Cardiovascular Disease |

Influence of Epidemiological Risk Factors on Mortality in Patients Receiving Therapeutic Hypothermia After Cardiac Arrest FREE TO VIEW

Tapan Mehta, MPH; Ronak Soni; Khushboo Sheth; Kathan Mehta, MPH
Author and Funding Information

University of Connecticut School of Medicine, Hartford, CT

Chest. 2014;146(4_MeetingAbstracts):122A. doi:10.1378/chest.1995051
Text Size: A A A
Published online


SESSION TITLE: CAD/Coronary Syndromes Posters

SESSION TYPE: Original Investigation Poster

PRESENTED ON: Wednesday, October 29, 2014 at 01:30 PM - 02:30 PM

PURPOSE: Cardiac arrest is one of the major causes of mortality and morbidity. The survival rates after cardiac arrest are improving with advances in Cardio-pulmonary resuscitation (CPR). Post cardiac arrest hypothermia is shown to improve survival and neurological outcomes. Epidemiological factors, etiological factors and co-morbid conditions influencing the mortality are still debatable and require further exploration.

METHODS: We queried the Healthcare Cost and Utilization Project’s Nationwide Inpatient Sample (NIS) between 2003 and 2011 and separated the hospitalizations with cardiac arrest (ICD-9 diagnostic code 427.5) who received therapeutic hypothermia (ICD-9 procedure code 99.81). We examined the factors associated with mortality using logistic regression model. Using SAS 9.2, Survey procedures were used to identify multivariate predictors of mortality, accommodating hierarchical two stage cluster design of NIS.

RESULTS: A total of 670 patients (Weighted N = 3283) who had cardiac arrest and received therapeutic hypothermia were available for analysis. After controlling for confounders, female sex (OR 0.58, 95% CI 0.39-0.86, p=0.007) and acute myocardial infarction were associated with decreased mortality (OR 0.59, 95% CI 0.4-0.87, p=0.009). Increasing age (OR 1.02, 95% CI 1.01-1.04, p=0.001) and African American race vs. Caucasian race (OR 1.77, 95% CI 1.02-3.07, p=0.04) were associated with increased mortality. Any respiratory illness (OR 0.53, 95% CI 0.23 -1.26), illnesses related to pulmonary circulation including Pulmonary Embolism (PE) (OR 0.78, 95% CI 0.44 -1.36), cerebrovascular diseases (OR 0.57 ,95% CI 0.29-1.11), Charlson Co-morbidity Index (OR 0.92, 95% CI 0.83-1.02), use of vasopressors (OR 1.36, 95%CI 0.82 -2.25), urban location of hospital (OR 0.64, 95% CI 0.26-1.53), teaching status of hospital (OR 0.96, 95% CI 0.61-1.51), and Hispanic race vs. Caucasian race (OR 1.07, 95% CI 0.61-1.85) were not associated with mortality after hypothermia in patients with cardiac arrest.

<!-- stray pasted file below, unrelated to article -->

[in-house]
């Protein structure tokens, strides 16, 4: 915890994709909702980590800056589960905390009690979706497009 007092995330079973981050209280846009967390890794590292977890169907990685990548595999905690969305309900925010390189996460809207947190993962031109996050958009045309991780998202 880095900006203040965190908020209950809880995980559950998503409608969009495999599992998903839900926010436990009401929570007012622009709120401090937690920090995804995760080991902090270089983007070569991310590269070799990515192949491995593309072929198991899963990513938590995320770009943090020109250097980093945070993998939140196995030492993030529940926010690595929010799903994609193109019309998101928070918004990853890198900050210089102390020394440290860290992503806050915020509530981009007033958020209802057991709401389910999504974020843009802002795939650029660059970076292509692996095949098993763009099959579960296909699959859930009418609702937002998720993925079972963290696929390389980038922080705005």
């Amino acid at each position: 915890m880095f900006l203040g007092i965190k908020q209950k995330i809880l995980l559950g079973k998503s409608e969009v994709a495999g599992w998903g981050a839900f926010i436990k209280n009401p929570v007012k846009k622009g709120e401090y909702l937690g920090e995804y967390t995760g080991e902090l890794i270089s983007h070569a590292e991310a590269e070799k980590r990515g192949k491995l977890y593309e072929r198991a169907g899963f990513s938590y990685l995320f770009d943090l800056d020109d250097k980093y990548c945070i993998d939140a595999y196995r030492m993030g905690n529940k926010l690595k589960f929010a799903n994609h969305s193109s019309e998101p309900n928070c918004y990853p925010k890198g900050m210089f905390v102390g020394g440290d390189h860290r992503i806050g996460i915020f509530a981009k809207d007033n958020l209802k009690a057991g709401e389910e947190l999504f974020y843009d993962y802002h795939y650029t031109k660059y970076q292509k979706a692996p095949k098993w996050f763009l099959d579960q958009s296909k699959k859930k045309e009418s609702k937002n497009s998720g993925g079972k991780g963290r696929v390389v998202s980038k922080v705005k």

CONCLUSIONS: Increasing age and African American race are independent predictors of increased mortality whereas; female race and acute myocardial infarction are independent predictors of decreased mortality in patients receiving hypothermia after cardiac arrest.

CLINICAL IMPLICATIONS: Our study helps to understand the mortality risk and benefit in post cardiac arrest hypothermia patients and indicate that further investigation is warranted to refine the inclusion criteria for therapeutic hypothermia in patients with cardiac arrest.

DISCLOSURE: The following authors have nothing to disclose: Tapan Mehta, Ronak Soni, Khushboo Sheth, Kathan Mehta

No Product/Research Disclosure Information




Citing articles are presented as examples only. In non-demo SCM6 implementation, integration with CrossRef’s "Cited By" API will populate this tab (http://www.crossref.org/citedby.html).

Some tools below are only available to our subscribers or users with an online account.

Related Content

Customize your page view by dragging & repositioning the boxes below.

Find Similar Articles
CHEST Journal Articles
PubMed Articles
  • CHEST Journal
    Print ISSN: 0012-3692
    Online ISSN: 1931-3543